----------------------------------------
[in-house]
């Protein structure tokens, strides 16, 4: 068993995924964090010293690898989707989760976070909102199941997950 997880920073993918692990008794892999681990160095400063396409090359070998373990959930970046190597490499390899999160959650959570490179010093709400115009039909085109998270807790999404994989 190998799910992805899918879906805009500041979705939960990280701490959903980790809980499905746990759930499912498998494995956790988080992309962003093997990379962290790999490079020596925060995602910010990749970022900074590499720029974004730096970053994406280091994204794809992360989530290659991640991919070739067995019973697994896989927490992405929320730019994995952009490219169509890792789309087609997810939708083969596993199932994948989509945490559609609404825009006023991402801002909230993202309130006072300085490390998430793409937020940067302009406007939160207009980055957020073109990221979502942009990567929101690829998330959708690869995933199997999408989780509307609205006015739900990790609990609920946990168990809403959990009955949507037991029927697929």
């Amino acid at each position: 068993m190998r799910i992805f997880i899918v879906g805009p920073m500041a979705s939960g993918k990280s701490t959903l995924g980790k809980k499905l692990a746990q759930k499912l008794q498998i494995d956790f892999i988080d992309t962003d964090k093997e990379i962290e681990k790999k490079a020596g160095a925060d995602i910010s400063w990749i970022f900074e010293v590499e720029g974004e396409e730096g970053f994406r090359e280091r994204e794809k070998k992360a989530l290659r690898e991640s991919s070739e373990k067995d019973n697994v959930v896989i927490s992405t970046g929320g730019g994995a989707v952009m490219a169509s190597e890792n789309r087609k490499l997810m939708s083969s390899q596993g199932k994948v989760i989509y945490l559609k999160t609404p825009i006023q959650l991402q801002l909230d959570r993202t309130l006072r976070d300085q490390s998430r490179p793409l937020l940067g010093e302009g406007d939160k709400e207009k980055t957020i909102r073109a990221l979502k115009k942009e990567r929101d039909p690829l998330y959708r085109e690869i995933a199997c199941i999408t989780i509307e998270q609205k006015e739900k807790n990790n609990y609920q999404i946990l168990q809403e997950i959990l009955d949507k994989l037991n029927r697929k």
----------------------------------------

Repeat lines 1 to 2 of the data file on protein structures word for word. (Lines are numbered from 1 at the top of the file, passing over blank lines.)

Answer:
[in-house]
């Protein structure tokens, strides 16, 4: 068993995924964090010293690898989707989760976070909102199941997950 997880920073993918692990008794892999681990160095400063396409090359070998373990959930970046190597490499390899999160959650959570490179010093709400115009039909085109998270807790999404994989 190998799910992805899918879906805009500041979705939960990280701490959903980790809980499905746990759930499912498998494995956790988080992309962003093997990379962290790999490079020596925060995602910010990749970022900074590499720029974004730096970053994406280091994204794809992360989530290659991640991919070739067995019973697994896989927490992405929320730019994995952009490219169509890792789309087609997810939708083969596993199932994948989509945490559609609404825009006023991402801002909230993202309130006072300085490390998430793409937020940067302009406007939160207009980055957020073109990221979502942009990567929101690829998330959708690869995933199997999408989780509307609205006015739900990790609990609920946990168990809403959990009955949507037991029927697929």